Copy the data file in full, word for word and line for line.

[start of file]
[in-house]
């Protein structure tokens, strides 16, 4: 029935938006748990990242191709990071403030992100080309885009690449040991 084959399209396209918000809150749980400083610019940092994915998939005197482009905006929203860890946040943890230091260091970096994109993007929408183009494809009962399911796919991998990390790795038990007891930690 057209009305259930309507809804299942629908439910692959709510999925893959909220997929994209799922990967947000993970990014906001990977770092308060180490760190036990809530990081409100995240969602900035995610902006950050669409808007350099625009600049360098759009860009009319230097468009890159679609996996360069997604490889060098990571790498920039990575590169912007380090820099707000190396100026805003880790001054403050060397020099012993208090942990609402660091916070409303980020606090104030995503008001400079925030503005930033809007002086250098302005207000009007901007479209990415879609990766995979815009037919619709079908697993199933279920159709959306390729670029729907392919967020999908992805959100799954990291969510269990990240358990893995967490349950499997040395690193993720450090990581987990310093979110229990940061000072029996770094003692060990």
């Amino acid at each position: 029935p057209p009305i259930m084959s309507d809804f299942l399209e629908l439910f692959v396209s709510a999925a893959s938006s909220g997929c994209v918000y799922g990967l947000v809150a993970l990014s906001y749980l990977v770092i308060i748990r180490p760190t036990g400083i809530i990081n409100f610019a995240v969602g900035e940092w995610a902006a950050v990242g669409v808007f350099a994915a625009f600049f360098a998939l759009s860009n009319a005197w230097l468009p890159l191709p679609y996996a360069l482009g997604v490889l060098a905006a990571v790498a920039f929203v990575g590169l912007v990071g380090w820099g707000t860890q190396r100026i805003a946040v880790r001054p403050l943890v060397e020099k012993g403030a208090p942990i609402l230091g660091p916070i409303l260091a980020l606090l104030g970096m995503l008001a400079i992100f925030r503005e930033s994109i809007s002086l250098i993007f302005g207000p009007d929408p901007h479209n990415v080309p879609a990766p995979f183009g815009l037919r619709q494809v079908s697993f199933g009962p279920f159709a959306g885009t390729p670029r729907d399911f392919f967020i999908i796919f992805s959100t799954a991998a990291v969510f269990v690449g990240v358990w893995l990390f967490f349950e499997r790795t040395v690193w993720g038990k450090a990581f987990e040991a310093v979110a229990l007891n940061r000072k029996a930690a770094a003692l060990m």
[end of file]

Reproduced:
[in-house]
């Protein structure tokens, strides 16, 4: 029935938006748990990242191709990071403030992100080309885009690449040991 084959399209396209918000809150749980400083610019940092994915998939005197482009905006929203860890946040943890230091260091970096994109993007929408183009494809009962399911796919991998990390790795038990007891930690 057209009305259930309507809804299942629908439910692959709510999925893959909220997929994209799922990967947000993970990014906001990977770092308060180490760190036990809530990081409100995240969602900035995610902006950050669409808007350099625009600049360098759009860009009319230097468009890159679609996996360069997604490889060098990571790498920039990575590169912007380090820099707000190396100026805003880790001054403050060397020099012993208090942990609402660091916070409303980020606090104030995503008001400079925030503005930033809007002086250098302005207000009007901007479209990415879609990766995979815009037919619709079908697993199933279920159709959306390729670029729907392919967020999908992805959100799954990291969510269990990240358990893995967490349950499997040395690193993720450090990581987990310093979110229990940061000072029996770094003692060990």
């Amino acid at each position: 029935p057209p009305i259930m084959s309507d809804f299942l399209e629908l439910f692959v396209s709510a999925a893959s938006s909220g997929c994209v918000y799922g990967l947000v809150a993970l990014s906001y749980l990977v770092i308060i748990r180490p760190t036990g400083i809530i990081n409100f610019a995240v969602g900035e940092w995610a902006a950050v990242g669409v808007f350099a994915a625009f600049f360098a998939l759009s860009n009319a005197w230097l468009p890159l191709p679609y996996a360069l482009g997604v490889l060098a905006a990571v790498a920039f929203v990575g590169l912007v990071g380090w820099g707000t860890q190396r100026i805003a946040v880790r001054p403050l943890v060397e020099k012993g403030a208090p942990i609402l230091g660091p916070i409303l260091a980020l606090l104030g970096m995503l008001a400079i992100f925030r503005e930033s994109i809007s002086l250098i993007f302005g207000p009007d929408p901007h479209n990415v080309p879609a990766p995979f183009g815009l037919r619709q494809v079908s697993f199933g009962p279920f159709a959306g885009t390729p670029r729907d399911f392919f967020i999908i796919f992805s959100t799954a991998a990291v969510f269990v690449g990240v358990w893995l990390f967490f349950e499997r790795t040395v690193w993720g038990k450090a990581f987990e040991a310093v979110a229990l007891n940061r000072k029996a930690a770094a003692l060990m």